With classes about to start, Toledo Public Schools officials said they discovered an extra $824,000 in the budget from an "oversight" and will use the money to rehire laid-off crossing guards.
Board members expressed disbelief there could be such a miscalculation after months of angst-filled debate over where to slash services affecting student safety.
"This is very unsettling for all board members because we're making decisions based on that information," board President Bob Vasquez said. "… If I can find someone else who made an error, I'll take that money, too."
Calling the budget error unacceptable, school board member Larry Sykes said Tuesday after hearing the news that he wants an outside audit of school-system finances to uncover other unaccounted-for money.
"Parents are just frantic," Mr. Sykes said.
New Superintendent Jerome Pecko said the company that staffs crossing guards for the district assured him they would be ready for tomorrow, the first day of school.
The Toledo Board of Education voted unanimously last night to use about $500,000 to bring back the guards.
There was no decision on how the rest of the money would be used.
But Mr. Pecko said he would like to hire additional guards because more students will be walking farther this year because of cuts to school bus service.
After a May levy failed and facing a $39 million deficit, the board voted in June to lay off all district crossing guards.
The board also voted to extend walking zones from 1 mile to 2 miles, the state limit, and canceled bus service for all high schoolers, among a slate of other cuts.
The changes to bus service affect 5,000 students - about one in five students in the district- and shaved about $2 million in transportation costs.
The high school students, plus some attending charter and parochial schools, previously received TARTA vouchers paid for by the school district under a multimillion-dollar contract.
TARTA also handled some special routes for the school system.
Mr. Pecko said the budget error occurred because school transportation officials didn't reduce the amount of money the district would need to pay TARTA this year when it cut districtwide bus service.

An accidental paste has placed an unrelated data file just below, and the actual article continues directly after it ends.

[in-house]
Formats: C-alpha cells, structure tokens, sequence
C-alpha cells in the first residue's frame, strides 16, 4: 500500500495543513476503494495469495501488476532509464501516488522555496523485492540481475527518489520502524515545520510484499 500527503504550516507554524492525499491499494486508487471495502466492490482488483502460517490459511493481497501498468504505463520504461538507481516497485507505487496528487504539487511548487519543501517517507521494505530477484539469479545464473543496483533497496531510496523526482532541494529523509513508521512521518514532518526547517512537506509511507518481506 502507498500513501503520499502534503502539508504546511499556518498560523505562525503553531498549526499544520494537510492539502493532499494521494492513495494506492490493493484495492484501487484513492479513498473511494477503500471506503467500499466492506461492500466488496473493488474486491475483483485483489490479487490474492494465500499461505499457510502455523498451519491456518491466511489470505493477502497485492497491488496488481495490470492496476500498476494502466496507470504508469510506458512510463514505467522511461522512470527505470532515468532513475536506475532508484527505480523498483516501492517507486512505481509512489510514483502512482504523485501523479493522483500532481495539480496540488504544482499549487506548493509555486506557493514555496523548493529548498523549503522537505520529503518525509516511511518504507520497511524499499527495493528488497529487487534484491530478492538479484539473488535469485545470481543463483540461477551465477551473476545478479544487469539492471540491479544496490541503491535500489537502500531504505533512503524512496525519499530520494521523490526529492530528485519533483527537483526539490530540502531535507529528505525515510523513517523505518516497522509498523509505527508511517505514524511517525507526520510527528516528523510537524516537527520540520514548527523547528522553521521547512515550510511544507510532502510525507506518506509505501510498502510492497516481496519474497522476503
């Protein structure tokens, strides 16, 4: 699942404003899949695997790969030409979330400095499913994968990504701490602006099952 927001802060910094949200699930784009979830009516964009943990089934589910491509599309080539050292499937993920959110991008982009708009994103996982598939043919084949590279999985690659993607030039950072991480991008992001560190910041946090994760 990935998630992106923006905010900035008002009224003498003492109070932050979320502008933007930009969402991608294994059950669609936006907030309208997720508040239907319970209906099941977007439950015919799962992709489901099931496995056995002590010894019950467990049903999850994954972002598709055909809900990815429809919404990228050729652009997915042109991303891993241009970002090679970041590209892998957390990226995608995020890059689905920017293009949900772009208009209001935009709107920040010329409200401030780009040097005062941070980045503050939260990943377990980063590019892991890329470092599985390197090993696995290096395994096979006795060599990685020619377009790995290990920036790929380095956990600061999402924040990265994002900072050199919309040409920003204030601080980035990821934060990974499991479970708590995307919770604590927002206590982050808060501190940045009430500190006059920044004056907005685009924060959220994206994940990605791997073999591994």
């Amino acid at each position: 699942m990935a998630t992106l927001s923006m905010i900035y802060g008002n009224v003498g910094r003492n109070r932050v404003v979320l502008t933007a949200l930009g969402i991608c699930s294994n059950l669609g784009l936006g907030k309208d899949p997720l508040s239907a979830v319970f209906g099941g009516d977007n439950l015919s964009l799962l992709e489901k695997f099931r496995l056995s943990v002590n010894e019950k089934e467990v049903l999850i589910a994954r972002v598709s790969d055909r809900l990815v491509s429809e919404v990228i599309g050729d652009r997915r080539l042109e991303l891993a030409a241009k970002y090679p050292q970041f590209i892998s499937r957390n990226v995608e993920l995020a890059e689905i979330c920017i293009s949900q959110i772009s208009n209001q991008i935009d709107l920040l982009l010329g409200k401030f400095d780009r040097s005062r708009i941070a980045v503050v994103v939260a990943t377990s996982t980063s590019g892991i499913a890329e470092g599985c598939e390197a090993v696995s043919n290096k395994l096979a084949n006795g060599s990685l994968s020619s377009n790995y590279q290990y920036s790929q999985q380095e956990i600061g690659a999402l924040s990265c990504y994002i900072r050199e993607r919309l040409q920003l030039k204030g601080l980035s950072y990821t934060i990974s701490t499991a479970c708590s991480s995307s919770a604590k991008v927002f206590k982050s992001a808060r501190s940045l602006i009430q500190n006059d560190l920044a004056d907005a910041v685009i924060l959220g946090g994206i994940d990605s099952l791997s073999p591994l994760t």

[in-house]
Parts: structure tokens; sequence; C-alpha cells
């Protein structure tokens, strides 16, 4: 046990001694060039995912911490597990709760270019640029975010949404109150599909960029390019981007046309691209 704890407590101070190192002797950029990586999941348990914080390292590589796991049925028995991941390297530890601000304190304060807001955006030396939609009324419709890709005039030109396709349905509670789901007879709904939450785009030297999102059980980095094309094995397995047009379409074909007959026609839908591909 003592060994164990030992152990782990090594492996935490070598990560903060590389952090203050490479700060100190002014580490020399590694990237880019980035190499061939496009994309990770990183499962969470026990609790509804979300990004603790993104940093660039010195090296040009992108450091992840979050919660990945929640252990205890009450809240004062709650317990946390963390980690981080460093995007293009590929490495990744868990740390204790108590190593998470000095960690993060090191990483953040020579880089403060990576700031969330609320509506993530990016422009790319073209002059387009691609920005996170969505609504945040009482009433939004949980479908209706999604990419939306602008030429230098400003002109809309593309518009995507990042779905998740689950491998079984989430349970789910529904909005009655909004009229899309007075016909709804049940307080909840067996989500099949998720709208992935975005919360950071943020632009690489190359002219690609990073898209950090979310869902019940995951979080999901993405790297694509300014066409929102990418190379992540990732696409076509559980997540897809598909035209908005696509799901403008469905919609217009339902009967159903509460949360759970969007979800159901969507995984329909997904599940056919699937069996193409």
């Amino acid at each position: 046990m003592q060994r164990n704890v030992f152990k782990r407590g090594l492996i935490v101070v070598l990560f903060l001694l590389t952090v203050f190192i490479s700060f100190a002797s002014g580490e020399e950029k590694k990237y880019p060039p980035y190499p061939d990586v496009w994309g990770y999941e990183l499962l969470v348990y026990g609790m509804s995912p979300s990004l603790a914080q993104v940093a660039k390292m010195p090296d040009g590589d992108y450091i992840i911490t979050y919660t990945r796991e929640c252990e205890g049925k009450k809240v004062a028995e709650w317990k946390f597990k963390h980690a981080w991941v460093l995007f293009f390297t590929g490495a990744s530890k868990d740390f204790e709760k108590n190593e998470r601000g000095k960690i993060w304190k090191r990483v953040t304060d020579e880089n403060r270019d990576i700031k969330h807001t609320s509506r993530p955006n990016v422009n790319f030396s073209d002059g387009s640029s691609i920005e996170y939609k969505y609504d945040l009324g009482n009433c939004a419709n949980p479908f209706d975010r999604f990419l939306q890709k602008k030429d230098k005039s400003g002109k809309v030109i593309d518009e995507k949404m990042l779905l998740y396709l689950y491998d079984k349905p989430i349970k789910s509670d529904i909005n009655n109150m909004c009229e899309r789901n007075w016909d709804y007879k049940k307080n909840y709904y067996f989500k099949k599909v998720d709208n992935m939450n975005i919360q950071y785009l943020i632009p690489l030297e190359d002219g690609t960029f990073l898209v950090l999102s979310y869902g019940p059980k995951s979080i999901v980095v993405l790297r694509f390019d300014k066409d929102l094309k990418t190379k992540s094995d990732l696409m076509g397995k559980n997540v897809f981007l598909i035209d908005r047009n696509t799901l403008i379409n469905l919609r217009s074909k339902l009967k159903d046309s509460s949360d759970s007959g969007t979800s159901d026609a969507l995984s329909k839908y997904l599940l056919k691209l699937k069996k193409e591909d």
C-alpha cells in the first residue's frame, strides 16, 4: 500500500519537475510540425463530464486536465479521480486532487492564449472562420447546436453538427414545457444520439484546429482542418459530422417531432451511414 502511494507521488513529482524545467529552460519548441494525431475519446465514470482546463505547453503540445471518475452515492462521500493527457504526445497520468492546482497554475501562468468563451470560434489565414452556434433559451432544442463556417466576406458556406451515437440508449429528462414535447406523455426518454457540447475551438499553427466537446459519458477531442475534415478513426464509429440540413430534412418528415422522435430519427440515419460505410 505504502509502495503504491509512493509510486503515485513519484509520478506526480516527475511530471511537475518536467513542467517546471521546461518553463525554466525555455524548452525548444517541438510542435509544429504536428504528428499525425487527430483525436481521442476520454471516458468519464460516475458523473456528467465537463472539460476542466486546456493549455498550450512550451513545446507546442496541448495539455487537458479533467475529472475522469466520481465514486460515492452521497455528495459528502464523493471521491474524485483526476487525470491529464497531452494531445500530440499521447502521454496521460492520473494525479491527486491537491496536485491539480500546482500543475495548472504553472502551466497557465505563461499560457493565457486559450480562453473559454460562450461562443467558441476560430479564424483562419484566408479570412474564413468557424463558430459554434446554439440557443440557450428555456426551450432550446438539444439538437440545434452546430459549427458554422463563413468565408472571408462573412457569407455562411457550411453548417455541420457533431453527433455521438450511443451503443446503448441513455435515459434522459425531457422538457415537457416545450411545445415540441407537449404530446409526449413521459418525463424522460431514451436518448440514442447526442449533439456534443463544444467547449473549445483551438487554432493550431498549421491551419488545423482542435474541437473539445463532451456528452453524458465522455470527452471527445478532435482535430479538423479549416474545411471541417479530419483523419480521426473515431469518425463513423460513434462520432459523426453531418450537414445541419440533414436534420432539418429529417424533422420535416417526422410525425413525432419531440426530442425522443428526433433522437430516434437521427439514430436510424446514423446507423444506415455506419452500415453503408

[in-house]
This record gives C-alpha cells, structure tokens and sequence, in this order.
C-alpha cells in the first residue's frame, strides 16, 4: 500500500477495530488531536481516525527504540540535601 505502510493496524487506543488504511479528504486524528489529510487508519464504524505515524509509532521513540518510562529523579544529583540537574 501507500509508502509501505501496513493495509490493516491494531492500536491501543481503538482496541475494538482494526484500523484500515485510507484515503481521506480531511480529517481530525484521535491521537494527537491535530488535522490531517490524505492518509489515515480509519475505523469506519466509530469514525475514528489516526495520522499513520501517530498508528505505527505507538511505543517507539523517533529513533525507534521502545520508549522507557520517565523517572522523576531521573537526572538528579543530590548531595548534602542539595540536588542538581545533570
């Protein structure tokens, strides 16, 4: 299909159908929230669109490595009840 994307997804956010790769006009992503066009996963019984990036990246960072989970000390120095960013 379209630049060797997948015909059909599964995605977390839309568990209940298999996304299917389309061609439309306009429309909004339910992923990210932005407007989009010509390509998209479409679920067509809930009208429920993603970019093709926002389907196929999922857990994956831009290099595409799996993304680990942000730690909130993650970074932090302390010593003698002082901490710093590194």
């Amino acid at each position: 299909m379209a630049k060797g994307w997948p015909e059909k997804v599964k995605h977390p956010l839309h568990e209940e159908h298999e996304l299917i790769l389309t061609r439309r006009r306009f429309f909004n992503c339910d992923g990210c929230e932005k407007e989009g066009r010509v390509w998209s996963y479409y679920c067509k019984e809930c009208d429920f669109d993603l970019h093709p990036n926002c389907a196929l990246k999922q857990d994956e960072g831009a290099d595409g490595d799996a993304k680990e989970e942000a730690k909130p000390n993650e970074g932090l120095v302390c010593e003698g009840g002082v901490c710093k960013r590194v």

The new superintendent started Aug. 2.
That was after the budget cuts were finalized and the current budget was balanced by the board and former superintendent.
Mr. Pecko told The Blade before last night's meeting that "it was an honest mistake" by school officials and that he and other administrators caught the error while examining the budget during the middle of last week.
He said the original 60 crossing guards will be reinstated with some tweaks because the traffic landscape has changed with new detours and some relocations of schools.
He said he's asked principals to identify other hot-spot intersections where there might be new traffic concerns.
And with extended walking zones this year, Mr. Pecko said he would like to use the rest of the money to try to cover new areas with additional guards at corners where many students will be passing through for the first time.
Mr. Pecko said he and other administrators have discussed using federal money approved by Congress and signed into law by President Obama two weeks ago to rehire some bus drivers.
The money can be used to rehire support staff such as bus drivers but can't be used to service the vehicles or to pay for gas or maintenance.
Ohio's share of the $10 billion in federal money is $361 million, but the state hasn't decided how it will dole it out to Ohio's 614 districts.
The school board this year also approved eliminating or reducing other services, closing Libbey High School, laying off about 400 employees, and negotiating union concessions.
To help close another deficit for the 2011-2012 school year, voters will be asked for a 7.8-mill levy in November that would raise about $22 million annually.
If approved, it would be the largest ever new-money levy for the district.
And board members would be able to collect a year and a half's worth of taxes to put toward a $44 million deficit already projected for the 2011-2012 fiscal year.
The board still would have to find about $11 million in savings and will push for more union concessions, Mr. Pecko said.
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